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Cinema

Shootin’ at the Walls of Heartache.

“I’m an old broken-down piece of meat and i deserve to be all alone. I just don’t want you to hate me.” If that’s your man, then tag him in: The final and best film of last Friday’s four, Darren Aronofsky’s The Wrestler is a downbeat, moving, and resonant character study of a man past his moment. If Frost/Nixon was the “feisty underdog takes on the champ” Rocky movie of the day, The Wrestler captured the other half of that famous story — the aging athlete shuffling around his “real” life, looking for any place he can make sense of himself outside the ring. (Warning: At least in the violence of its fight scenes, this is more Raging Bull than Rocky.)

Now, I have little-to-no interest in professional wrestling. (Ok, Hulk Hogan, Andre the Giant, and Rowdy Roddy aside, I did use to be cognizant of some of the second-tier characters and plotlines back in the day — the Four Horsemen, Nature Boy Ric Flair, etc. etc. And I did attend a WWF match in Atlanta back in the summer of ’95. But like about half of the crowd that night, I was there ironically.) Still, The Wrestler is a movie that works, I think, regardless of the immediate milieu involved. It could be a tale about anyone — wrestlers, writers, athletes, actors (not unlike Mickey Rourke) — who find themselves closer to an early death, or at best years of anonymity, loneliness, and toil, than they are to their halcyon days.

Speaking of the glory days, The Wrestler begins with an audio montage of Randy “the Ram” Robinson at his peak. This was, of course, the Eighties, when excess was in fashion, hair bands ruled the radio, and the Ram pummeled his nemesis, the Ayatollah (Ernest Mlller), in front of capacity crowds at Madison Square Garden. (Don’t worry, they get along fine outside the ring. In fact — are you sitting down? — this movie actually suggests that pro wrestling is, well, fake. Of if not “fake” per se — there’s quite a bit of real pain involved — then “predetermined.”)

Cut to 2008. Axl Rose has given way to Kurt Cobain, who gave way to Justin Timberlake. And, after twenty years of drugs and horribly violent beatings, Randy (nee Robin Ramzinski) has been reduced to plying his trade in high school gyms and VFW halls. His body is breaking down, his injuries — and bad habits and creditors and appetite for (self-)destruction — are catching up with him, and he’s been forced to work day shifts at a local supermarket to help pay the rent on his mobile home. And, even though his community of fellow wrestlers is far and away the friendliest bunch of jacked-up juicers you’ll ever meet — backstage, group hugs rather than ‘roid rage are the order of the day — there’s isn’t really any Adrian to soothe the days for Randy. Nor, unlike Gran Torino and The Visitor, are there any magical immigrants around the corner, soon to warm Randy’s aged heart and remind him of the bright side of life. (Ok, there is a stripper-with-a-heart-of-gold, Cassidy (Marisa Tomei), but she’s dealing with her own demons and tries to keep Randy at “customer’s” length, even tho’ she and he are kindred spirits of sorts — she writhes, and Randy bleeds, for our entertainment.)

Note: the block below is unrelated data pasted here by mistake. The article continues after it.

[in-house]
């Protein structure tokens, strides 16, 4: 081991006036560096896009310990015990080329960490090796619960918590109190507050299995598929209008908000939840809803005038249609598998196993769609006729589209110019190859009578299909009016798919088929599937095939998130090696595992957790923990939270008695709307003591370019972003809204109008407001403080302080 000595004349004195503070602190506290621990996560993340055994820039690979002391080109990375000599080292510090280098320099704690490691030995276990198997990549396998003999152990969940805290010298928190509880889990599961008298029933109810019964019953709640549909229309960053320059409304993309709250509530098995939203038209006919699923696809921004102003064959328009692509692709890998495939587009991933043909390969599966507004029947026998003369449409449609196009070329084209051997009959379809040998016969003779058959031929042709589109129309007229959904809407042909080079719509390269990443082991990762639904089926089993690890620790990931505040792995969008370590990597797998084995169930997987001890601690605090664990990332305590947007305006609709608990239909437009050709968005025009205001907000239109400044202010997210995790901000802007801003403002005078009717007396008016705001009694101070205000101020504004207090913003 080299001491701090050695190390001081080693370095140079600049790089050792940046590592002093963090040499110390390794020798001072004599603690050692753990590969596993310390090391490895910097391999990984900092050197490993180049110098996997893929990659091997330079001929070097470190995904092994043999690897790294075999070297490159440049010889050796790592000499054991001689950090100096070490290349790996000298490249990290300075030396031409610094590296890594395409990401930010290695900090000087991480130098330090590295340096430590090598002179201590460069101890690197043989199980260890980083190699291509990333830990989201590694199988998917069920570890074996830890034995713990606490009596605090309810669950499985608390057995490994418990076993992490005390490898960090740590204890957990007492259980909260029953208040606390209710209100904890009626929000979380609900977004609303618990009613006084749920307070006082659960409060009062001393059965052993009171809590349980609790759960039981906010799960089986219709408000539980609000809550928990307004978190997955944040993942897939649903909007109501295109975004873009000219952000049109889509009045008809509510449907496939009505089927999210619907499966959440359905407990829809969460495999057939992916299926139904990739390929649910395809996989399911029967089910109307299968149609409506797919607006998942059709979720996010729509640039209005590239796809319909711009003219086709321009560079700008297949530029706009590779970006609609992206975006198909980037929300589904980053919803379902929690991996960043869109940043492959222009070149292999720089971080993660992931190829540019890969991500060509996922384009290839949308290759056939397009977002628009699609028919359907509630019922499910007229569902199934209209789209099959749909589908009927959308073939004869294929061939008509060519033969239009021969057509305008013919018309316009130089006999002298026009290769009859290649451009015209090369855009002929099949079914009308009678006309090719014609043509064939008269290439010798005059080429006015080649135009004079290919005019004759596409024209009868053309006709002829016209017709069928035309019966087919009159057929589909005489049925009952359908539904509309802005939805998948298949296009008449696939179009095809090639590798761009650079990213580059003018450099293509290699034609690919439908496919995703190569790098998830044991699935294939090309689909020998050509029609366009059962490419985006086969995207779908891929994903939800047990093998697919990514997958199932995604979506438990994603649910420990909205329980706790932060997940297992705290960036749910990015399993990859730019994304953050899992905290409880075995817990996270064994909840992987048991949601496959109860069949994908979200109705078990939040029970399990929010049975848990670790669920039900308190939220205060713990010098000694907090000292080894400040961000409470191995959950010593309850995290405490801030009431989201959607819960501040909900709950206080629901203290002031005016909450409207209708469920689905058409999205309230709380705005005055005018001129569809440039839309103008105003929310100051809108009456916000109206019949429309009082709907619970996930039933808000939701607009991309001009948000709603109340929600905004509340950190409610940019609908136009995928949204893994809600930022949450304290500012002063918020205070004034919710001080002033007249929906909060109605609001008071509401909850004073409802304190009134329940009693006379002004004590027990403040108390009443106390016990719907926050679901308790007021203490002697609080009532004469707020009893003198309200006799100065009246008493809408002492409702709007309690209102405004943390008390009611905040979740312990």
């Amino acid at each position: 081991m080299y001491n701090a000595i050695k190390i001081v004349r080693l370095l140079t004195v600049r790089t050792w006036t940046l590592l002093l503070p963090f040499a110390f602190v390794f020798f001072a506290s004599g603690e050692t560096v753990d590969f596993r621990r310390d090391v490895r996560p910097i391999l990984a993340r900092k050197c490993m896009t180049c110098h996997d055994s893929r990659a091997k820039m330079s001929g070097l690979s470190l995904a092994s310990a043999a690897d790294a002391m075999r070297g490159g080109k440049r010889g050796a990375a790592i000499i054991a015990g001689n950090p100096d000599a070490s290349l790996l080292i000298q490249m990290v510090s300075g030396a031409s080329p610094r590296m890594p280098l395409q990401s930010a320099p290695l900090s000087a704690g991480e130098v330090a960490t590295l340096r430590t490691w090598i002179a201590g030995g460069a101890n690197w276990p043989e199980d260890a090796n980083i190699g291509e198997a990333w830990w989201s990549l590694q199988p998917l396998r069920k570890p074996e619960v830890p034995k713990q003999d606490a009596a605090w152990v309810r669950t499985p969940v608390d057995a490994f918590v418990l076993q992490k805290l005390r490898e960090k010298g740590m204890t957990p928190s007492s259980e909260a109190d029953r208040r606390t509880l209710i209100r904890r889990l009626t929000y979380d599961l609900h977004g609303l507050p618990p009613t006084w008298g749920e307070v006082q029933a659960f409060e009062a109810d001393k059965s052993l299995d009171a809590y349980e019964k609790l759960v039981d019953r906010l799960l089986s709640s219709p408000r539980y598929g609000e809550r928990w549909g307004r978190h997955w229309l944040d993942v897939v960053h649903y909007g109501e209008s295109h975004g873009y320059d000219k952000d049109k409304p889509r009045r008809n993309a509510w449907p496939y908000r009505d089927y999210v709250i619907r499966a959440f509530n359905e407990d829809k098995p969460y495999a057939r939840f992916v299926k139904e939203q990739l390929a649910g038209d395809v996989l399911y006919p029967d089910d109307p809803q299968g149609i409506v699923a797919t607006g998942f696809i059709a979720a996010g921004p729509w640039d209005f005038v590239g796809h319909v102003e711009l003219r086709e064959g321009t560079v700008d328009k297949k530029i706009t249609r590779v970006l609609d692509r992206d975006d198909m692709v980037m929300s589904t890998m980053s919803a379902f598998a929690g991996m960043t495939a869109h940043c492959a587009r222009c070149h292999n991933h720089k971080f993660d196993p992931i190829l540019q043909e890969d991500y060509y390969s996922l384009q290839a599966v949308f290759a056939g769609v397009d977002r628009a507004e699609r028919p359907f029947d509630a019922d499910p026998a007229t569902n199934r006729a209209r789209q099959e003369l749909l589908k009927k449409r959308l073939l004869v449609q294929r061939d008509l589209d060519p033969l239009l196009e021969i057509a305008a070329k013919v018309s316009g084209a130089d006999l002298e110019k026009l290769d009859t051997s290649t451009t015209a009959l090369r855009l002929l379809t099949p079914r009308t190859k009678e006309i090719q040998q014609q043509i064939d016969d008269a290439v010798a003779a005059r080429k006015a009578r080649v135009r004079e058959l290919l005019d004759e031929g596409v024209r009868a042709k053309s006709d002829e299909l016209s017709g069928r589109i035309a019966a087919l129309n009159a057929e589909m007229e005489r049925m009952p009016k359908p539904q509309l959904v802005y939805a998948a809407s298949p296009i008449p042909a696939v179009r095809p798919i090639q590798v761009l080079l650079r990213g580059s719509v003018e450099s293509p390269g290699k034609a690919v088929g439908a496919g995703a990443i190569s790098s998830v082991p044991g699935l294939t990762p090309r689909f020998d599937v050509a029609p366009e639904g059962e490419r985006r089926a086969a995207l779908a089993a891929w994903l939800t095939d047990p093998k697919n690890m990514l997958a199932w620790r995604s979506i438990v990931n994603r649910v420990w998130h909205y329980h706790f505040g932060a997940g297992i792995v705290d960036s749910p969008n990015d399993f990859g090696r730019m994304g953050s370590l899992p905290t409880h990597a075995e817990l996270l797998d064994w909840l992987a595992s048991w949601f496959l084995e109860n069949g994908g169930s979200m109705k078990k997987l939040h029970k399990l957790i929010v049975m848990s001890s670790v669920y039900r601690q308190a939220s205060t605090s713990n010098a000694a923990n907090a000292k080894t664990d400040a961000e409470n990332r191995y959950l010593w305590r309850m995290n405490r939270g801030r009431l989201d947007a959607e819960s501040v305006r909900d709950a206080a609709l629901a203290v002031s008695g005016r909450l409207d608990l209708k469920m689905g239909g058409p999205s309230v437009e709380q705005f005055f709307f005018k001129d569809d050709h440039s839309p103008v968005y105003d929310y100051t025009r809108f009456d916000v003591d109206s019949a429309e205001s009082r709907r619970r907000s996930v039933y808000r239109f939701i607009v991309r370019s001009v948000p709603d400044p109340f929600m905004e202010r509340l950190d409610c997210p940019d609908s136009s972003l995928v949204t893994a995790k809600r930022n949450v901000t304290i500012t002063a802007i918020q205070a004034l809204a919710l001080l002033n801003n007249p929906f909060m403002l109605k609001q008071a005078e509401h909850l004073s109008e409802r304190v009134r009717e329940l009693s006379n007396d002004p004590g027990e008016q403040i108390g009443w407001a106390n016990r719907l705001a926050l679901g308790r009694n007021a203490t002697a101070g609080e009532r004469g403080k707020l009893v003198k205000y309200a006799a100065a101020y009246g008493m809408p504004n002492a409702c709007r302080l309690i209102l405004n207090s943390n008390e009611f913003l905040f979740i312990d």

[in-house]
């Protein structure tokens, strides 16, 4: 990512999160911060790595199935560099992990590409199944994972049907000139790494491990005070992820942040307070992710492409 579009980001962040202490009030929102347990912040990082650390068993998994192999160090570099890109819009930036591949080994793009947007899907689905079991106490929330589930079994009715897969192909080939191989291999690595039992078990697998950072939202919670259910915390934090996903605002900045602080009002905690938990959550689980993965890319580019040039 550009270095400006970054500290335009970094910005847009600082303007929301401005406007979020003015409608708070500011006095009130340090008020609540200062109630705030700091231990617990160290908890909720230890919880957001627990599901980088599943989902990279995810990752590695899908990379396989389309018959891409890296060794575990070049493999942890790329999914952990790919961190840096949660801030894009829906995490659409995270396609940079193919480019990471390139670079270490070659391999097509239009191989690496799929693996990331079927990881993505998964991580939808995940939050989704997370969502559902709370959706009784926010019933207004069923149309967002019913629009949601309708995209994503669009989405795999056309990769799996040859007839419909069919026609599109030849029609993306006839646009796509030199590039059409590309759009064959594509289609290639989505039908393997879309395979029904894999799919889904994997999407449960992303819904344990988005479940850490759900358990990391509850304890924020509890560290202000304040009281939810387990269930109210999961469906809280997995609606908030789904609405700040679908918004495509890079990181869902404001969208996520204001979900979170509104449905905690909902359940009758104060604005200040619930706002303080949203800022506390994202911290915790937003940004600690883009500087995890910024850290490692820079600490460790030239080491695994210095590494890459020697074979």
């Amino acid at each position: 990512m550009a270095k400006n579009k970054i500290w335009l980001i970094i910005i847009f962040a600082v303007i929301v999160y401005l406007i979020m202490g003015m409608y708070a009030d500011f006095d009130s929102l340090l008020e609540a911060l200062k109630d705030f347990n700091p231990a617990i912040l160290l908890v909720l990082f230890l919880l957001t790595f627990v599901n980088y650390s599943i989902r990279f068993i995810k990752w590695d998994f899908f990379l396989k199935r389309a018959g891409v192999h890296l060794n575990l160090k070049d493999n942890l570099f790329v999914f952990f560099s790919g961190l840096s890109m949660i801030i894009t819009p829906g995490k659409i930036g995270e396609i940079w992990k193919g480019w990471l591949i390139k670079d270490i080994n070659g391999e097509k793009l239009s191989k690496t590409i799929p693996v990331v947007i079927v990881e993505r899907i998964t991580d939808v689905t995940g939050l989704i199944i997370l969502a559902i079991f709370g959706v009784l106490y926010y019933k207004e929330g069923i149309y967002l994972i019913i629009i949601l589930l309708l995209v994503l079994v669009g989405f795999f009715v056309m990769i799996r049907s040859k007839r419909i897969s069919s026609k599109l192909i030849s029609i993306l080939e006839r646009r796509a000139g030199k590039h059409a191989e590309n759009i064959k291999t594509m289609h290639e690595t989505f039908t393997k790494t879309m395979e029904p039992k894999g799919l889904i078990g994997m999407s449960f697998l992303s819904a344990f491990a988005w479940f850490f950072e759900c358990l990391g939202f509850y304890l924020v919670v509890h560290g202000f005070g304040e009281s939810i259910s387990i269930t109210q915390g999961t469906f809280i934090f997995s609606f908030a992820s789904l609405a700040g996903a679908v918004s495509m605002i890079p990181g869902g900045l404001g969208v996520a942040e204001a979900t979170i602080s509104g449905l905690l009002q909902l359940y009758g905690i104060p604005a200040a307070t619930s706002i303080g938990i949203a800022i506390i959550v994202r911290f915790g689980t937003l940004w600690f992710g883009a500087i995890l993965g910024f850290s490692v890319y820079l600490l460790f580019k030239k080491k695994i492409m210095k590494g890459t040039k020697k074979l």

Amid these long days at the supermarket, violent nights in the ring, and the occasional forlorn and empty convention appearance, two events occur to shake Randy out of this complacency. One is a proposed twenty-year anniversary rematch against the Ayatollah, who’s now selling cars in New Mexico but would game for a nostalgia bout. The other, more dire occurrence is a heart attack, which Randy suffers after a particularly brutal match (and I mean brutal.) The doctors say another tussle in the ring might well kill him, and so Randy tries to go straight, as it were (and to reconnect with his little girl (Evan Rachel Wood), for whom he was clearly an absentee father.) But Randy the Ram was never particularly good at playing the part of Robin Ramzinski, and things just tend to be more complicated and disappointing outside the ropes. Chairs, headbutts, and clotheslines Randy can handle, but life? Life tends to be painful through and through. And (unlike rolling around on broken glass and barbwire, it seems), life will cut you right to the bone.

The Wrestler was penned by a former editor-in-chief of The Onion, Robert Siegel, and at times an impish, mordant sense of humor peeks out the edges of the film. (See, for example, Randy’s boss at the deli (Todd Barry), or the scenes involving old-school Nintendo and fireman’s boots.) But, most of the time, the movie just ambles along amiably like its star — It feels honest, humble, low-key, naturalistic…and a million miles away from Aronofsky’s other, flashier films (Pi, Requiem for a Dream, The Fountain.) I wouldn’t cry foul if The Wrestler manages to pin down Oscars for Rourke and/or Tomei, and it’s too bad Aronofsky got locked out of Best Director contention this year — dabbling in the ‘rassling form has clearly been good for him. (I haven’t seen The Reader, but, frankly, the Stephen Daldry nod looks as suspect to me as your average WWE match. By even favorable accounts, that flick is literally and figuratively Holocaust porn.) In any case, The Wrestler is well-worth catching, and one hopes it lends itself to the type of career renaissance for Rourke et al that the Ram so desperately desired.

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